‘This image of a bold young Kingfisher was taken during the winter months. The bird spent time in the middle of a town centre, fishing around ornamental water gardens that are surrounded by shops, roads and a car park. The Kingfisher regularly spent time perched on railings waiting to plunge into the water below. This spot was right next to the bus stop, so I positioned myself looking along the railings and waited for a bus to arrive. Luckily the buses in the town are blue in colour perfectly matching the Kingfisher’s plumage. So it was just a matter of waiting and hoping a bus came along with its lights on while the bird was sitting there!’

#7 Nikunj Patel – Birds In Flight – Gold
‘Black Skimmers are one of my favourite birds and I love spending time in the summer observing and photographing them. Skimmers have a light and elegant flight, with steady wingbeats. They fly low over water and dip their lower mandible just below the surface, feeling for tiny fish and snapping them up with deadly speed, and making high-speed turns in mid-flight. On a nice summer evening, I arrived at a colony of nesting seabirds on a beach to photograph Black Skimmers flying in, bringing fish for the new-born chicks. I decided to set up low on the beach as it would give me an eye-level perspective with the birds. A few skimmers had gathered at the edge of the shoreline and were having a vigorous bathing session. As some of them took off, I saw one flying low and straight towards me. Luckily, I was able to acquire focus, press the shutter and capture a beautiful image of the bird flying straight at me. Black Skimmers rely on open beaches for nesting and raising their young, with direct access to the water for feeding. Coastal development and our own love of the same beaches have left them with few safe places to nest. The image was captured in the summer of 2018 at Ocean City, New Jersey, USA. The Black Skimmer is an endangered species in the state of New Jersey.’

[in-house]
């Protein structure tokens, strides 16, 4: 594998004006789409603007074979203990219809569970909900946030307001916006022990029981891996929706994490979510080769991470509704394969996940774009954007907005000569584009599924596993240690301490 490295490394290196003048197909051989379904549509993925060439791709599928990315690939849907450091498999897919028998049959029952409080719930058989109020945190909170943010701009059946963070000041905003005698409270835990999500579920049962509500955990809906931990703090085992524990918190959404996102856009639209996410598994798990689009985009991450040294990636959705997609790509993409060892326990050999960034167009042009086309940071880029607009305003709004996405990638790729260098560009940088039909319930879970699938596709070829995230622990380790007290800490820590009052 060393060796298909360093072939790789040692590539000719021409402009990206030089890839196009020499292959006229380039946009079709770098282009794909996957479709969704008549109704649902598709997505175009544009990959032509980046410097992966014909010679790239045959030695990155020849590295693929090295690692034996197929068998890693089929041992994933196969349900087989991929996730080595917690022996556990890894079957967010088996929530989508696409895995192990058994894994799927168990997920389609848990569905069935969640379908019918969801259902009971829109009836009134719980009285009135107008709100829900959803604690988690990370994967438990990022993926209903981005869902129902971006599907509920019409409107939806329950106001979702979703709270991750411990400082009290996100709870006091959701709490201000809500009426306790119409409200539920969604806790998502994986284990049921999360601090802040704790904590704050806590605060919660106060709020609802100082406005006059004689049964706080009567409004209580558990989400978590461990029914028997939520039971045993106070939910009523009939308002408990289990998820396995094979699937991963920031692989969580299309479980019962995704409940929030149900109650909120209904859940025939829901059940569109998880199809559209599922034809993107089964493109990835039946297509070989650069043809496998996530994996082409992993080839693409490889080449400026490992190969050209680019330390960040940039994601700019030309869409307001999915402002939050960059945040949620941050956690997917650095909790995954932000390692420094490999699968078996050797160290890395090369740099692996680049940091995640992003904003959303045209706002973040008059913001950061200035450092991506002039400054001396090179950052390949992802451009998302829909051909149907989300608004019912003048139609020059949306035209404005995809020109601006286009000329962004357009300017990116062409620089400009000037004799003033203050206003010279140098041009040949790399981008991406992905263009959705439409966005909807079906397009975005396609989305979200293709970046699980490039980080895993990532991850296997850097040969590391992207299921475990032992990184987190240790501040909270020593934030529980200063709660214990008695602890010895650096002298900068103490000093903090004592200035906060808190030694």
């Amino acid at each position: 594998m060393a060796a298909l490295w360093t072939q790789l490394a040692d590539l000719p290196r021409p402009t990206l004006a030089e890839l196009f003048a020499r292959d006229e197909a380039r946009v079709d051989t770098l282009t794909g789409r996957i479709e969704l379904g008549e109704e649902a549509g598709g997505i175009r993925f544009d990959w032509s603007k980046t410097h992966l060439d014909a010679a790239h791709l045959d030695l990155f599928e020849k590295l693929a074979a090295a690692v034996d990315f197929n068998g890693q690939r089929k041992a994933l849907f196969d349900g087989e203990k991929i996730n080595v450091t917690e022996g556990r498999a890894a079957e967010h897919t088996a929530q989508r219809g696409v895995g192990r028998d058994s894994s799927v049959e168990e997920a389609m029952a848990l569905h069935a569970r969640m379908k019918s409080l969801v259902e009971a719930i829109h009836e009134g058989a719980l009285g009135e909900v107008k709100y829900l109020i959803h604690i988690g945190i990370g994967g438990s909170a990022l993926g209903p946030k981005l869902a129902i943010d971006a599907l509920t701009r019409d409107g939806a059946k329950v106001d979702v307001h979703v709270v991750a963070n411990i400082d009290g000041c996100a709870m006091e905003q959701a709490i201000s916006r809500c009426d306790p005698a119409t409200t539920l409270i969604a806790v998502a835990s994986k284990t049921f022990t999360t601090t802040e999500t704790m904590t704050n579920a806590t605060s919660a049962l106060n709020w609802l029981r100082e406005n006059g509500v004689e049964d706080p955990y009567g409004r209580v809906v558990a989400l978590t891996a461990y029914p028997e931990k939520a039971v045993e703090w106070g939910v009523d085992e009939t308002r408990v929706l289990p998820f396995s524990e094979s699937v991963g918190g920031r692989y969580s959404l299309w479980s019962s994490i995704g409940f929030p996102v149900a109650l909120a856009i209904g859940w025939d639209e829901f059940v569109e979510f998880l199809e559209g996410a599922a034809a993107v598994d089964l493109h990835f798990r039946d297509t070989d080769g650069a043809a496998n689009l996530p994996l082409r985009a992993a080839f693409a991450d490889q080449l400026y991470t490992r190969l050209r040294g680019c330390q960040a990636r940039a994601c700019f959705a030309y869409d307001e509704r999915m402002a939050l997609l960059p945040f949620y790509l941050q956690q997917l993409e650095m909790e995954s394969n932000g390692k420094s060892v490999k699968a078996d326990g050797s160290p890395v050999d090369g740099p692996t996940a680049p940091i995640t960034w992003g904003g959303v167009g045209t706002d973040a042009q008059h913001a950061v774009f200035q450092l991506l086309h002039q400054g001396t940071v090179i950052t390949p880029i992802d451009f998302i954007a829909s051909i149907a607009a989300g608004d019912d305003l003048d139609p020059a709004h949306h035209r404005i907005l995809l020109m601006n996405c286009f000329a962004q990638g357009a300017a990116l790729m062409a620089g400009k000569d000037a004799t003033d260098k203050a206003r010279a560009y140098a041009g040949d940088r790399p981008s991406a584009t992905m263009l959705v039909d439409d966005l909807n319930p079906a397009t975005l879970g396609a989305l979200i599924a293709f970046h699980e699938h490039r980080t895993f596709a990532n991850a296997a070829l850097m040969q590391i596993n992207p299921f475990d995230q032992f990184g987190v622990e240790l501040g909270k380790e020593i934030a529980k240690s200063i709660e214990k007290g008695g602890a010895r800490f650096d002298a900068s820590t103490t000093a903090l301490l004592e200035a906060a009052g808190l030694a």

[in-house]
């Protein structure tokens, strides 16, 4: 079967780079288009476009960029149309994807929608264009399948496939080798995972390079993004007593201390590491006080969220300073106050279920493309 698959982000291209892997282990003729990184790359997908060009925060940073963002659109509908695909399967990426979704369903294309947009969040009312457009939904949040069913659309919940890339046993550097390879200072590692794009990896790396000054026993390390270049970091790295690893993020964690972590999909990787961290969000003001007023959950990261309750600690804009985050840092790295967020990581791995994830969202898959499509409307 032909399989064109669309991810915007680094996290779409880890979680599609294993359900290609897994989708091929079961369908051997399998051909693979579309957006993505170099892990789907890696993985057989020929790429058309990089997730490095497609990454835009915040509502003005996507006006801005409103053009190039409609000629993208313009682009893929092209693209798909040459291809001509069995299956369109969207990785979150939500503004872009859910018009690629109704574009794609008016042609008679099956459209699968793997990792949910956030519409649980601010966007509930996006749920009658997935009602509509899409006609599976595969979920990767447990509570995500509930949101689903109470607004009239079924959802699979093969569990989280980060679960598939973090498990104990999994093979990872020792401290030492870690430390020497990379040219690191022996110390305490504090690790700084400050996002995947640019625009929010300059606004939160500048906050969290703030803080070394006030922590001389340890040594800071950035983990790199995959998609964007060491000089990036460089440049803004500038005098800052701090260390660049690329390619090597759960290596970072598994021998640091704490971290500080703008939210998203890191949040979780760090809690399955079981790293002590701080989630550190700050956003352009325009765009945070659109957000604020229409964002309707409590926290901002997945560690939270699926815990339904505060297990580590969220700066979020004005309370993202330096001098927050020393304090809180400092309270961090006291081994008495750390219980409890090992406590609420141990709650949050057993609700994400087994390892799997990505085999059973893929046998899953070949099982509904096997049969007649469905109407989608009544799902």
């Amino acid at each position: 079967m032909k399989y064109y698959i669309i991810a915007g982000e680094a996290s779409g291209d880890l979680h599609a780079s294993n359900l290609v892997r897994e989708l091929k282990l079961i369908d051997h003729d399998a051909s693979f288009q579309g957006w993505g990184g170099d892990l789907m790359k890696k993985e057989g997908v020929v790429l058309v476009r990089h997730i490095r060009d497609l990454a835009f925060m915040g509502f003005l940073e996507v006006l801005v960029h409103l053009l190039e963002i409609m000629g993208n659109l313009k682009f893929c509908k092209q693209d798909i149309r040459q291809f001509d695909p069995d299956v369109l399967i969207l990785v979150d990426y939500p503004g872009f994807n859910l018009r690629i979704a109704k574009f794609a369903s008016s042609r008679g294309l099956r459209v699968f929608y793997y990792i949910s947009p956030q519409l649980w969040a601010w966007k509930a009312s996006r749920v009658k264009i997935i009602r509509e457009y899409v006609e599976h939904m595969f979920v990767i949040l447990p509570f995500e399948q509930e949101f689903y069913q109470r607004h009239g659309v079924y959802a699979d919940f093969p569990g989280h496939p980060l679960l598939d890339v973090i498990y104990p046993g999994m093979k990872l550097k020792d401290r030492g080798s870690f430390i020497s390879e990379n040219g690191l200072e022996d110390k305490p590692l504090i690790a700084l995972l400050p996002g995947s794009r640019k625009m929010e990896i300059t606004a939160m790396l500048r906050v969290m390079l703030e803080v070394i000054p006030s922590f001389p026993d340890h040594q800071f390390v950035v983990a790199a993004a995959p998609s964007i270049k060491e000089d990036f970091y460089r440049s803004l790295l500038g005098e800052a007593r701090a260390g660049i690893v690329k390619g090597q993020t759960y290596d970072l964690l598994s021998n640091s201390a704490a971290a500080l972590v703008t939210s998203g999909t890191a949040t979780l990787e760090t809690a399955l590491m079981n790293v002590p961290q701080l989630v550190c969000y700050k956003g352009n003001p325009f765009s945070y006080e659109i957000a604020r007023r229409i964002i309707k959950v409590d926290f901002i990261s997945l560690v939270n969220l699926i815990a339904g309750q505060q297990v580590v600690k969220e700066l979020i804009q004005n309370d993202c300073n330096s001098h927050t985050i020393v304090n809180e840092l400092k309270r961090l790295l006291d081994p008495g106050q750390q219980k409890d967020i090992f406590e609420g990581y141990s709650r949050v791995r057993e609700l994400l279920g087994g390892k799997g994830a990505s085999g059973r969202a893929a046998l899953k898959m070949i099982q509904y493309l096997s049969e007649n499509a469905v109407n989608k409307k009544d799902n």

#8 Madeline Nolan – Young Bird Photographer Of The Year – Silver
‘My family and I travelled to Creede, Colorado. My mom had just got a new camera and a big lens. Every morning, I would wake up, borrow the equipment and take pictures of the hummingbirds in the national forest. Some days, I would shoot for hours. I was able to capture this adorable female Rufous Hummingbird sticking her tongue out! I had never seen that before. It was not easy to capture and I am thrilled I was able to get such a neat shot.’

#9 Jozsef Gergely – Bird Behaviour – Silver
‘Recently I visited a fish-farm near Kanjiza in the northern Serbian province of Vojvodina. As you can imagine, the abundance of corralled fish acts like a magnet for fish-eating birds such as the Grey Heron. This particular individual caught my eye: despite its size and bulk it was doing an extremely good job balancing on one of the fishing nets. I love the ‘high key’ effect achieved by shooting into the light.’

#10 Shane Kalyn – Birds In Flight – Honorable Mention
‘I was photographing a couple of Rufous Hummingbirds who were engaged in a mid-air battle with each other to claim a territory. As I watched, this particular male would always come and hover in the same spot, so I aimed the camera and waited. On this particular occasion he gave me (and the other male hummingbird in the area) a full display of his feathers.’

#11 Hu Yi – Bird Behaviour – Bronze
‘This image shows two male Reeves’s Pheasants, performing an elaborate display that I refer to as their ‘dancing steps’. The behaviour is designed to attract the attention of the nearby female. The species is one of the most splendid and attractive of all protected birds in Xinyang City, Henan Province.’

#12 Pedro Jarque Krebs – Creative Imagery – Honorable Mention
‘I took this photo while on a visit to London Zoo, just at the moment the pelicans were being fed. Two zookeepers were stationed on either side of their pond and fed the pelicans alternately. As a result the three birds were obliged to run from one side to the other, making them work for their dinner. In addition to giving the pelicans a bit of healthy exercise, it meant that the keepers could ensure that the fish were distributed equally and fairly, and all three pelicans got a decent meal.’